Drew Gregory 21/01/2017 | Posted in Drew Gregory, Fishing, Fishing, Fishing, Fishing Subjects, Freshwater Fishing, Hooked on Wild Waters, Internationalisation, United States
According to experts at Ohio State you should chew soft foods 5-10 times and denser foods, like meats and vegetables, 30 times before swallowing. Does anyone actually do that? Maybe it’s because we bite off more than we can chew? It’s part of the American culture really; we’re going to eat more, do more and do it bigger and better because that’s the kind of modern driven society we are, right. However, this phrase can help us become better anglers by applying it to three areas of the life of a kayak fisherman.
First off, I believe bass bite off more than they can chew as well, which is why I’m a proponent of fishing BIG lures to target the lunkers that we all hope for each time we drop plastic in the water. Think about it, do you want to catch big fish or small fish? If your answer is the correct answer then you have to think like a big fish. Put this in human terms…do you want a juicy steak with potatoes and corn for dinner, or do you want a bag of sunflower seeds? You won’t drive across town to that 5-star restaurant for a snack, it’s gotta be a meal to make you get off that couch and go get it. Neither will a big bass. You won’t stand for anything that isn’t hardy and going to give you the energy that you need. Neither will a big bass. A big bass will not chase down a sunflower seed meal, but at the same time if a potato chip goes right past its face, just like us, he’ll gladly take a bite. Big baits make a big bass move, small lures are like throwing darts blindly just hoping to hit a bullseye every once in a while. Don’t get me wrong, there are exceptions to the rules, like in clear cold water you may not get any bites unless it is a smaller finesse tactic. In most cases though, fish with the steak and potatoes meal to get the bass you’re after!
Biting off more than you can chew; the phrase can teach us a lot about safely planning our river float trips as well. As you may know, river fishing is my favorite way to catch bass; I’ve learned most all of my lessons first hand, by trial and error. The goal on every trip you plan should be to give yourself the most possible casts, in productive water, to hook into a big fish. You can doom yourself before you ever get on the water by biting off a longer float trip than you can chew. One time, my friend and I floated 14 miles in one day. Did we catch fish, sure, but could we have caught more fish had we done a 6 mile section of that river? Absolutely! Sometimes you can’t help where the access points are and you have to decide to go ahead with a longer float trip or reschedule to another location where you’ll get in more casts, instead of paddle strokes! It is the quandary of so many anglers, especially on the River Bassin’ Tournament Trail, because they have to finish up earlier than on a normal day. When it comes to float trip planning, be safe, and don’t bite off more than you can chew!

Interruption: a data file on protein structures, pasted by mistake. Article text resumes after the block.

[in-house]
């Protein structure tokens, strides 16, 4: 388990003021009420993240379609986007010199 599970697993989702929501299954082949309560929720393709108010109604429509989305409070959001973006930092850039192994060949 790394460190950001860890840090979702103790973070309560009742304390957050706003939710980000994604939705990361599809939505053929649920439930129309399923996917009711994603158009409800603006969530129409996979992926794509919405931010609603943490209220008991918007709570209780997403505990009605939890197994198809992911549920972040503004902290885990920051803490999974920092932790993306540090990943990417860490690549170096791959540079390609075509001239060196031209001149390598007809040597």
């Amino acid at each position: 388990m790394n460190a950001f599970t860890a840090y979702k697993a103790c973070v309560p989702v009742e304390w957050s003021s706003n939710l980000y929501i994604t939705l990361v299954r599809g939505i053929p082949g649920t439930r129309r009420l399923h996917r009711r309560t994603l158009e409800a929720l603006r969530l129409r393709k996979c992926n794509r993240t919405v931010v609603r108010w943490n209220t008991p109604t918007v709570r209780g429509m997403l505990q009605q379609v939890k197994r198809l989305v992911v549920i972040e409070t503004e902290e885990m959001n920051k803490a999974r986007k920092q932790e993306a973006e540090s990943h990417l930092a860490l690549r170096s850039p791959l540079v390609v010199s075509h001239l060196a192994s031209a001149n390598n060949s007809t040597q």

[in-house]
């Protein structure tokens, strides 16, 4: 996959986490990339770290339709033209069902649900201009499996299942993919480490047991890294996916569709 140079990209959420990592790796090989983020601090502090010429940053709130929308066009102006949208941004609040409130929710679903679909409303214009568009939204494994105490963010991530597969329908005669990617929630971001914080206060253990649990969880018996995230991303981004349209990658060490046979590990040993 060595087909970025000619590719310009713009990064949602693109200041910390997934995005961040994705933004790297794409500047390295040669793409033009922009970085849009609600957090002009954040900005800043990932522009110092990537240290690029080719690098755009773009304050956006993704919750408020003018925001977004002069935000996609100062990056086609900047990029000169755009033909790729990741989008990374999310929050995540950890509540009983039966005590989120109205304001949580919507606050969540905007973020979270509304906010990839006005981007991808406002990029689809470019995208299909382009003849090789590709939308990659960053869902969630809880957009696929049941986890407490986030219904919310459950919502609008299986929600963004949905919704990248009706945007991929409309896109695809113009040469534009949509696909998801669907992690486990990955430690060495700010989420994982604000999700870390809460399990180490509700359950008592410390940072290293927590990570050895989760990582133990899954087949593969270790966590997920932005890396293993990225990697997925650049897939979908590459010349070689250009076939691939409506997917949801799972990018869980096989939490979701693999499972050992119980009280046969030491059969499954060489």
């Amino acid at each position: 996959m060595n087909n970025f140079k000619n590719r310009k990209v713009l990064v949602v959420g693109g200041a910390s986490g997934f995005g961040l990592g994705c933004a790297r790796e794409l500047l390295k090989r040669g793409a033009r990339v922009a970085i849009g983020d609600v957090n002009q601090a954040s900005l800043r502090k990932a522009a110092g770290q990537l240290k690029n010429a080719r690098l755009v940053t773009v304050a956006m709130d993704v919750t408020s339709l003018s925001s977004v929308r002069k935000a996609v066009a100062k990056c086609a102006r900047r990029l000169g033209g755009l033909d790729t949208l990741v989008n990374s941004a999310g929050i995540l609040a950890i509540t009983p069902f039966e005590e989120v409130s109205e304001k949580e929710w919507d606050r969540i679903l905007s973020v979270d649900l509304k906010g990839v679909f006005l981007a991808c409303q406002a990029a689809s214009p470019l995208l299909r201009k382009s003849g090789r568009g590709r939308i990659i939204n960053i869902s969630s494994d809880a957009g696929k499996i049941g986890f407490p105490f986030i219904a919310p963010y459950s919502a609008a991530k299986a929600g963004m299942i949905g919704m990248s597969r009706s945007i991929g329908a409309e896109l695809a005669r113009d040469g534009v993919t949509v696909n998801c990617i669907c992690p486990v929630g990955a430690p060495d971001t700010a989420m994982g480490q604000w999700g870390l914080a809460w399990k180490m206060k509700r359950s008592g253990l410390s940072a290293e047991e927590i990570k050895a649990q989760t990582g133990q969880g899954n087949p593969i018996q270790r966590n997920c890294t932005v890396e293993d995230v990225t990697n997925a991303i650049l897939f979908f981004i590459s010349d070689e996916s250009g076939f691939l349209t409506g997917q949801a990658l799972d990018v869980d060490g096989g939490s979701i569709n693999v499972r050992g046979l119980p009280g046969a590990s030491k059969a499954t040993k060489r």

The last way this common phrase can help us is simply in our personal lives. I mean, you can’t go fishing if you have too much other stuff going on, or you’re not properly organized. When I was younger, and single, I just didn’t care. I went fishing, or worked, no matter what projects were left undone at home. However, over time that stuff will catch up to you and you’ll eventually lose that time you thought you were gaining! Most people, like me, always feel they can do more than they can. However, even if we actually do what we think they can, we don’t really “chew” as long as we need before we swallow. As the first sentence of this article states, this isn’t healthy. Even though we’ve “done a lot,” it hasn’t equated to the productivity that, in theory, “more” should. Last year my wife and I managed to put on 15 of the River Bassin’ Tournament trail events. It was great in terms of physically being all across the country, getting to see so many of you in person, show off our awesome line of Jackson Kayaks, and other cool products from our supporting cast of sponsors. However, it was not as great for actually getting on the water, other than when we filmed for the Hooked on Wild Waters show, or having time to interact via social media or even write as many cool articles like this that I really miss doing. We also bought a new home last year, and as you can imagine, never being physically at the home made it challenging to actually get settled in and organized!
I’m sure many of you know the challenges that I speak of; maybe you’re just finishing up college and on the job hunt, or just got married, had your third child, or lost a job, a loved one, your car broke down or you got hurt physically and are trying to recover. One thing I know is that there are seasons that we all must go through in life, and when you’re looking ahead to your 2017 just remember that more things will come up than you expect or plan for. Plan time to chew on the “un-planned” events as well, so that you can get that time on the water AND time with family and friends that you need. After all, it’s hard to catch a lunker when you aren’t even on the water, isn’t it!
My wife and I are finally getting organized into our home and planning 2017. We’re excited to see so many of you again on the road as we put on 7 River Bassin’ Tournaments, and again film for Season 3 of Hooked on Wild Waters (you should totally subscribe if you haven’t already), and even though we’re going to be at a lot of weddings, family reunions and other personal life functions we are planning for the “un-planned” as much as we can this year so that we can fully chew all that we take in. We’re wishing the same for you and your family and hope that you get that time on the water so you can take your Jackson Kayak for a paddle and hopefully even catch that new personal best fish!
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